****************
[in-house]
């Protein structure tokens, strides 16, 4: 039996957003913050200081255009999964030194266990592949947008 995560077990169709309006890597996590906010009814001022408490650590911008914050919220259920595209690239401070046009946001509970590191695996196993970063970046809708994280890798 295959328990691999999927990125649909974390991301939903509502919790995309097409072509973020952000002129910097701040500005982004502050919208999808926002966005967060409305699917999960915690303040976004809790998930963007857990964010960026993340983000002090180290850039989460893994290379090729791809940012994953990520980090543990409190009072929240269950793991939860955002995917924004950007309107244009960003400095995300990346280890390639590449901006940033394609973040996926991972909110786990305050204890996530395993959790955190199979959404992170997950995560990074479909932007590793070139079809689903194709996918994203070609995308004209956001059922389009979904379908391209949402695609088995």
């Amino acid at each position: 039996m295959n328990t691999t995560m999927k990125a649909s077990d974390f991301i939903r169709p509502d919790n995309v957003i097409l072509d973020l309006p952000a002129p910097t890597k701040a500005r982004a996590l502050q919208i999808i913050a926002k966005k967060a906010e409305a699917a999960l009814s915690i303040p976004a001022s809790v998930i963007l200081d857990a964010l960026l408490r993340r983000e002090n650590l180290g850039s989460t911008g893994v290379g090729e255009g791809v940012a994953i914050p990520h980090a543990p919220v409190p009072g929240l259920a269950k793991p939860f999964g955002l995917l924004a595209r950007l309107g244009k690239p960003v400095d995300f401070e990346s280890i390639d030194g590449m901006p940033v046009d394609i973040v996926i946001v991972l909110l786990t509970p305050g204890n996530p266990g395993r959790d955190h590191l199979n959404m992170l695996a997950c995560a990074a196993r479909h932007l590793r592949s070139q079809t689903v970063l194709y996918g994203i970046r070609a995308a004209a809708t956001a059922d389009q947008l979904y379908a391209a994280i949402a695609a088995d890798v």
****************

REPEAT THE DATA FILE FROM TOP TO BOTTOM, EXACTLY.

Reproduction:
[in-house]
């Protein structure tokens, strides 16, 4: 039996957003913050200081255009999964030194266990592949947008 995560077990169709309006890597996590906010009814001022408490650590911008914050919220259920595209690239401070046009946001509970590191695996196993970063970046809708994280890798 295959328990691999999927990125649909974390991301939903509502919790995309097409072509973020952000002129910097701040500005982004502050919208999808926002966005967060409305699917999960915690303040976004809790998930963007857990964010960026993340983000002090180290850039989460893994290379090729791809940012994953990520980090543990409190009072929240269950793991939860955002995917924004950007309107244009960003400095995300990346280890390639590449901006940033394609973040996926991972909110786990305050204890996530395993959790955190199979959404992170997950995560990074479909932007590793070139079809689903194709996918994203070609995308004209956001059922389009979904379908391209949402695609088995």
């Amino acid at each position: 039996m295959n328990t691999t995560m999927k990125a649909s077990d974390f991301i939903r169709p509502d919790n995309v957003i097409l072509d973020l309006p952000a002129p910097t890597k701040a500005r982004a996590l502050q919208i999808i913050a926002k966005k967060a906010e409305a699917a999960l009814s915690i303040p976004a001022s809790v998930i963007l200081d857990a964010l960026l408490r993340r983000e002090n650590l180290g850039s989460t911008g893994v290379g090729e255009g791809v940012a994953i914050p990520h980090a543990p919220v409190p009072g929240l259920a269950k793991p939860f999964g955002l995917l924004a595209r950007l309107g244009k690239p960003v400095d995300f401070e990346s280890i390639d030194g590449m901006p940033v046009d394609i973040v996926i946001v991972l909110l786990t509970p305050g204890n996530p266990g395993r959790d955190h590191l199979n959404m992170l695996a997950c995560a990074a196993r479909h932007l590793r592949s070139q079809t689903v970063l194709y996918g994203i970046r070609a995308a004209a809708t956001a059922d389009q947008l979904y379908a391209a994280i949402a695609a088995d890798v």